If we were to replace the noun ‘woman’ with ‘student’, it might sound something like this: “I've got the tricky algebra to defeat, the literature homework to complete, the History essay to correct, the lab rats to dissect.”
Yes, I'll say it: students have it difficult too. In no way am I advocating we ease up on them. In fact, we could argue that they should be given more to do, as research shows that we learn best when our brains are challenged. This has been called a ‘state of disequilibrium’, where the stress derived from tackling challenging tasks actually makes the brain change shape. But what I am saying is that we can't give the challenge without the tools or support.
Firstly, let's look at the notion of support. In a typical lesson, a child might be introduced to new concepts, new words to define these concepts, and new processes / ways / styles of capturing new information. Too much information is likely to cause the brain to overload. Cognitive psychologists “Too much information is likely to cause the brain to overload.”call this ‘cognitive load’: the idea that the brain can only deal with about three-to-five pieces of new information at a time. This scientific fact should cause us to deeply reconsider the student learning experience over an average five-to-six period day, with most schools having a different subject for each period. Perhaps we can better support students if we design the learning opportunities so that we don't overload students' brains, lesson-by-lesson, over the school day. Notwithstanding, this also should cause us to consider how we design our timetables.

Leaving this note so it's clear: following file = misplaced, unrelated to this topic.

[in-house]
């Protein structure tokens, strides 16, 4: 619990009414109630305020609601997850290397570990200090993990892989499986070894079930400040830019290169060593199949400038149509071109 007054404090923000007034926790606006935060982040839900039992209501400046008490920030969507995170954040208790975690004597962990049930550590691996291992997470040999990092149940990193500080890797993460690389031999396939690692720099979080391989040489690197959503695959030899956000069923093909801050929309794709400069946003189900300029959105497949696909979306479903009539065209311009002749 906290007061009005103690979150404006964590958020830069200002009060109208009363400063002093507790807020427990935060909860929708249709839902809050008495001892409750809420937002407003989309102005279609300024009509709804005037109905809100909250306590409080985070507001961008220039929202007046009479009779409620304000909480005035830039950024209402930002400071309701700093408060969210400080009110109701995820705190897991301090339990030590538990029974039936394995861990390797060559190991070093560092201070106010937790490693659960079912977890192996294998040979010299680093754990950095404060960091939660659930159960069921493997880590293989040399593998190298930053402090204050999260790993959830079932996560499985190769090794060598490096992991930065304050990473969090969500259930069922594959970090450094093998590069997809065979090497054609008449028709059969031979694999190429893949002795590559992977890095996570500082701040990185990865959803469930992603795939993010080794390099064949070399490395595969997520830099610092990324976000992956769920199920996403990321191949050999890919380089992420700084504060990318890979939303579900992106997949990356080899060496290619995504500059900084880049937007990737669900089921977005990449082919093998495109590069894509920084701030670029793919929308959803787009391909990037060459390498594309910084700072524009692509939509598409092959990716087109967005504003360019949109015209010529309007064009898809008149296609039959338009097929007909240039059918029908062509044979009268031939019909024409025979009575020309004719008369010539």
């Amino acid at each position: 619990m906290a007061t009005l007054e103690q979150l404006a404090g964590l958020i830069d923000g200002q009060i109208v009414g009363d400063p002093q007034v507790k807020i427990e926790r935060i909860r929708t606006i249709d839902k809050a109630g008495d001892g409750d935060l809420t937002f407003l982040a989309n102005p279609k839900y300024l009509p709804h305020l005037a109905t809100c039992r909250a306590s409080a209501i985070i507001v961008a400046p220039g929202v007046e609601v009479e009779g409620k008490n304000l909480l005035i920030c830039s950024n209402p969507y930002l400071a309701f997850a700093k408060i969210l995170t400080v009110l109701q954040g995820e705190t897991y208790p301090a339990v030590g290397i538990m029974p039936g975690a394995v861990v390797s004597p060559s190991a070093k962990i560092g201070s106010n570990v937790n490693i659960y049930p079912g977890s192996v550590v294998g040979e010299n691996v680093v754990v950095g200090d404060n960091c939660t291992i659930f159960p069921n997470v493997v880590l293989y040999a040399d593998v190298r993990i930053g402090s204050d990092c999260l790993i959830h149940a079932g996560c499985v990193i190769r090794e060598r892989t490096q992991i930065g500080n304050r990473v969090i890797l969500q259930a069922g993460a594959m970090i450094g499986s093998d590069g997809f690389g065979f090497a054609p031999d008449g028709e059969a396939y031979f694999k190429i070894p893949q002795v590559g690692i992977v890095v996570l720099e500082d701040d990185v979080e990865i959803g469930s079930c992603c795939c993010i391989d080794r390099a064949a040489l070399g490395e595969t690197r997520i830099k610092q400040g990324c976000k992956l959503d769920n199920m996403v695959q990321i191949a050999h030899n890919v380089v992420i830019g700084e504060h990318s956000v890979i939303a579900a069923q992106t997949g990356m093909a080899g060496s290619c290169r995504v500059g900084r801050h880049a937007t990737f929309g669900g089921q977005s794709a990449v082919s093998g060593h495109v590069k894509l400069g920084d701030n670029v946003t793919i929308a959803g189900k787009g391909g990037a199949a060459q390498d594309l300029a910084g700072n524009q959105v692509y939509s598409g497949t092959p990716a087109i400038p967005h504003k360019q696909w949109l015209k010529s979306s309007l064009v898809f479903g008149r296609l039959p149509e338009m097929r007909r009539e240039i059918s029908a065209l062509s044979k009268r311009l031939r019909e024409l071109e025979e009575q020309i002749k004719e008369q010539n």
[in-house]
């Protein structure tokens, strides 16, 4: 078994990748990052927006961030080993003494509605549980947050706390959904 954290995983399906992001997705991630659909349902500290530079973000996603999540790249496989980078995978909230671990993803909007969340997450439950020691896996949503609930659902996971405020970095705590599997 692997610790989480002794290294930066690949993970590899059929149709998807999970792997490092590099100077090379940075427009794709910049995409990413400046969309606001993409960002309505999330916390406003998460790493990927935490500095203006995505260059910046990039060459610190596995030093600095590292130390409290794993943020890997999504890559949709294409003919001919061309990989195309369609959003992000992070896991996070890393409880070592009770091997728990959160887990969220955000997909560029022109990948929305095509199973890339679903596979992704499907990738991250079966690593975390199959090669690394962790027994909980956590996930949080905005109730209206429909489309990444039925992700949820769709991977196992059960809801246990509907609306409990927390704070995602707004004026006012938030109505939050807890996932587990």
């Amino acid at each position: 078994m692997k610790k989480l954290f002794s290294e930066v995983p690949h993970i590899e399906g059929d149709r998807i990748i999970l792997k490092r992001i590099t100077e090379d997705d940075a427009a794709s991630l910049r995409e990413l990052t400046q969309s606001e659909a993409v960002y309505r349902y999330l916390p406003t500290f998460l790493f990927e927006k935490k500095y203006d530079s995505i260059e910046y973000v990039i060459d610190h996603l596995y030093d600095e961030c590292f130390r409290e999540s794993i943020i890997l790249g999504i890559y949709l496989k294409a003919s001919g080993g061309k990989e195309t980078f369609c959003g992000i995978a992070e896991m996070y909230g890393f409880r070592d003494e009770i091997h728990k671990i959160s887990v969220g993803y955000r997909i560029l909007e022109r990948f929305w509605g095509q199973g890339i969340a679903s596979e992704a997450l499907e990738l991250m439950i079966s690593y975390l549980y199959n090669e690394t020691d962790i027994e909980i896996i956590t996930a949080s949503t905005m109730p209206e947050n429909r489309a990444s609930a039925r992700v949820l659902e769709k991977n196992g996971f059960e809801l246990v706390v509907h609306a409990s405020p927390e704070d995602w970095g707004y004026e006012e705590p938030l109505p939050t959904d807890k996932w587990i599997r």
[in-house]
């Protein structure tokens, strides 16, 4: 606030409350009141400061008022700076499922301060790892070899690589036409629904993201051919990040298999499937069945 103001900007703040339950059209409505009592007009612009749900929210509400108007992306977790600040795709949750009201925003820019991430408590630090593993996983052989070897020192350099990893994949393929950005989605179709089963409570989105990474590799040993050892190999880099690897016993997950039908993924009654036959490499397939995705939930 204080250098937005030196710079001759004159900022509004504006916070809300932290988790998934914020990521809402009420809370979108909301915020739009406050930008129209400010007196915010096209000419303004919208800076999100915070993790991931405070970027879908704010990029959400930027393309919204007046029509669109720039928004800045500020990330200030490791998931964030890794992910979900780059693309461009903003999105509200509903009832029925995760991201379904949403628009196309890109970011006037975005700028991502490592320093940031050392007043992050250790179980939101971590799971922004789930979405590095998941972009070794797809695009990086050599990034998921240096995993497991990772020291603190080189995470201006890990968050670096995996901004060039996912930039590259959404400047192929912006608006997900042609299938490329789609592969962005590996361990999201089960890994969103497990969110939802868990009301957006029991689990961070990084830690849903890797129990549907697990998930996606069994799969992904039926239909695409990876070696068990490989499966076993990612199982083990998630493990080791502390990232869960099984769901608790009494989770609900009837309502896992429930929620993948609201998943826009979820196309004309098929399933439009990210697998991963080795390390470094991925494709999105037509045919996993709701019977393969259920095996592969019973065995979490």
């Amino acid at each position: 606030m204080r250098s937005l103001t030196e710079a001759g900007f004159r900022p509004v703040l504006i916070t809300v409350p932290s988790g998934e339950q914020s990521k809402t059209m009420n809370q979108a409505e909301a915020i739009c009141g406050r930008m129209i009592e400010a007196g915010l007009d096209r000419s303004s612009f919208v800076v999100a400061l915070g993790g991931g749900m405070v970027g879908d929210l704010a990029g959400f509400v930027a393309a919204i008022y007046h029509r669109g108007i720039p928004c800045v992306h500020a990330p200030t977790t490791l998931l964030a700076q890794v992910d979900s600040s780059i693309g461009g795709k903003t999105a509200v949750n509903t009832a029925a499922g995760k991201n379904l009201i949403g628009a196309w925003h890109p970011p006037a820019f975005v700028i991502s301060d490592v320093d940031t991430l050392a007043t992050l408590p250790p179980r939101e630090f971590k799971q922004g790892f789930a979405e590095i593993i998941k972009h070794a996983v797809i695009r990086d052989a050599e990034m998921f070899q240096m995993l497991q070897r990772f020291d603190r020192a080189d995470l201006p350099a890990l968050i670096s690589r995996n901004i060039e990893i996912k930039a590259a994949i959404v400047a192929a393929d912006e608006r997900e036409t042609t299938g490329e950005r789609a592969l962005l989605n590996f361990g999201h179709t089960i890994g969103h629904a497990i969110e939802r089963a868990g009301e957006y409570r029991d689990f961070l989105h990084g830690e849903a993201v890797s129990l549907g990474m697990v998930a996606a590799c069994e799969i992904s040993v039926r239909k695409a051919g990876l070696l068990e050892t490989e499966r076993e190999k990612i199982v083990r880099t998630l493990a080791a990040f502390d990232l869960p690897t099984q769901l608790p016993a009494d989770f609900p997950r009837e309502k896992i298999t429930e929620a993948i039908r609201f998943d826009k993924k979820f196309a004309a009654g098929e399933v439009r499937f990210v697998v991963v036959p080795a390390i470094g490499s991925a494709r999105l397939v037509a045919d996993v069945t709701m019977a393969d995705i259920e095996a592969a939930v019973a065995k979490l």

This brings me to the final point: equipping students with the necessary tools to learn. By tools I mean the concrete and practical strategies students can use to master concepts and skills, and then efficiently retrieve these when called upon, whether it be an examination or pub quiz as soon as they’re old enough to down a swift peg. Below is a short summary of the tactics that could be employed in schools.
1. Build vocabulary explicitly. By doing so, students develop a storehouse of words to be able to name and describe things with laser-like precision. As a result, when writing, they will have a greater level of detail. Don't forget to regularly test understanding, application and spelling of new vocabulary in both oral and written assessments.
2. Teach knowledge. Students need to know things. In fact, lots of things. Further still, the more things they know, the more they are able to draw upon a cornucopia of facts to make new connections, place new knowledge within an existing and ever-expanding context, and use prior knowledge to evaluate and reason with new information. Psychologists call this ’ever-expanding context’ schema. Daisy Christodoulou's book Making Good Progress: The Future of Assessment for Learning has a helpful explanation of this concept. She uses the term ‘mental models’ to describe the web of ideas and understandings that our brains build over time.
3. Finally, handle with care. Yes, human beings are incredibly resilient but, paradoxically, we can be very fragile. Show your students that you care, and work out when to push and when to ease back.
Smile and enjoy your teaching. I'd be interested to know how you equip students with tools as well as provide support to ensure they learn. Share your methods with us in the comments section.
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